SAN FRANCISCO (09/19/2003) - What can you do to protect yourself in case SCO is successful in its quest? Maybe the best strategy is to do nothing. It's a reasonable bet that SCO will lose or that any settlement costs will be borne by IBM Corp., Red Hat Inc., and/or other large companies that have a vested interest in distributing Linux-based hardware and software.
Still, it doesn't hurt to be prepared, and if you're downright paranoid, perhaps even take some evasive action.
Inventory your Linux assets -- and be thorough. It's easy to spot an IBM WebSphere J2EE application server running on Linux, but the operating system is also embedded in devices as diverse as Dell Inc.'s PowerApp file servers, SnapGear's firewalls, and Sun's now-discontinued Cobalt Qube appliances.
Although some Linux distributors may make separate arrangements with SCO to exclude their devices from a settlement, that may not happen for months or even years. Thus, you need an accurate inventory, including distribution and kernel version you're using. You must know your exposure.
Armed with that data, there are remedies. First, the obvious tack: Ignore the issue, and hope it goes away. It's likely it will.
SCO recommends that you buy a special license, called, SCO Intellectual Property License for Linux. The company says this will keep you out of trouble. I believe it's premature to pay SCO protection money. After all, it's not likely that SCO will give you a refund if it loses its lawsuit.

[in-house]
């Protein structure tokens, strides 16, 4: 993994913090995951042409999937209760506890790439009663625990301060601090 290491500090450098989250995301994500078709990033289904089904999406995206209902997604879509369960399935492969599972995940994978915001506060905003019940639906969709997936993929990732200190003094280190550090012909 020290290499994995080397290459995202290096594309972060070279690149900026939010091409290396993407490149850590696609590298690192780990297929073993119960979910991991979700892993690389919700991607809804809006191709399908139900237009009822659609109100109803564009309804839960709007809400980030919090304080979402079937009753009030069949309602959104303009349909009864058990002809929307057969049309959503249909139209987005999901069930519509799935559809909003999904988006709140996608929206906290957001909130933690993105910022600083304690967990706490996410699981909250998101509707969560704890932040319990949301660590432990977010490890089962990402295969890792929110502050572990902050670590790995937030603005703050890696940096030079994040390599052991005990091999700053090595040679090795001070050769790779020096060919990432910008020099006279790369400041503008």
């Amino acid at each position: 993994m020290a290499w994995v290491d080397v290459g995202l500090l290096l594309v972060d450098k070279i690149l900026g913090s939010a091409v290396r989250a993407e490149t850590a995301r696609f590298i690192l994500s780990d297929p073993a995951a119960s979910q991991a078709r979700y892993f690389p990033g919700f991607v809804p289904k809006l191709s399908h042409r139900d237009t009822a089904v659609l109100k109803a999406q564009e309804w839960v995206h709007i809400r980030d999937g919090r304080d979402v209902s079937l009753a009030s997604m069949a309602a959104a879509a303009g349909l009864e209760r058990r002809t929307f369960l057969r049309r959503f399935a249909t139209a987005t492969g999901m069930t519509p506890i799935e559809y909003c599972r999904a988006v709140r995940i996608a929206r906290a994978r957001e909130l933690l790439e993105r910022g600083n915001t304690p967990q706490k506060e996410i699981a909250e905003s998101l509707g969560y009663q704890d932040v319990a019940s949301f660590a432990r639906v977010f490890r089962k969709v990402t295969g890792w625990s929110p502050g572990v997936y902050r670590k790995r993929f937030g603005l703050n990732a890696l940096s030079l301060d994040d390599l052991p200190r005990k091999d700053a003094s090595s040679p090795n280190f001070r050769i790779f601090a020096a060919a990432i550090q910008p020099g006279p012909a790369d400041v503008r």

Another option: Attempt to "cleanse" Linux of any Unix intellectual property by using a tool such as Aduva's OnStage 2.0. It's not certain if these tools would remove your liability, however, and their technical impact on your Linux servers and applications is unclear. Keep that company bookmarked for the future.
The final choice: Abandon ship. Unattractive as that option may be, there are alternatives such as NetBSD and FreeBSD, which are free versions of Unix that are architecturally similar to Linux and have already litigated and settled. In other words, the BSD versions of Unix are safe from SCO's claims.
Safe, too, is Sun's solid Solaris x86, which is decidedly not free and is not rich in third-party application support. Porting in-house applications, at least, is feasible.
But for many third-party apps and appliances, you'll have to either stick with Linux or spend the money to replace those systems. Is that a wise course? Again, I think it's premature. The lawsuit has a long road to go, and the outcome is unclear.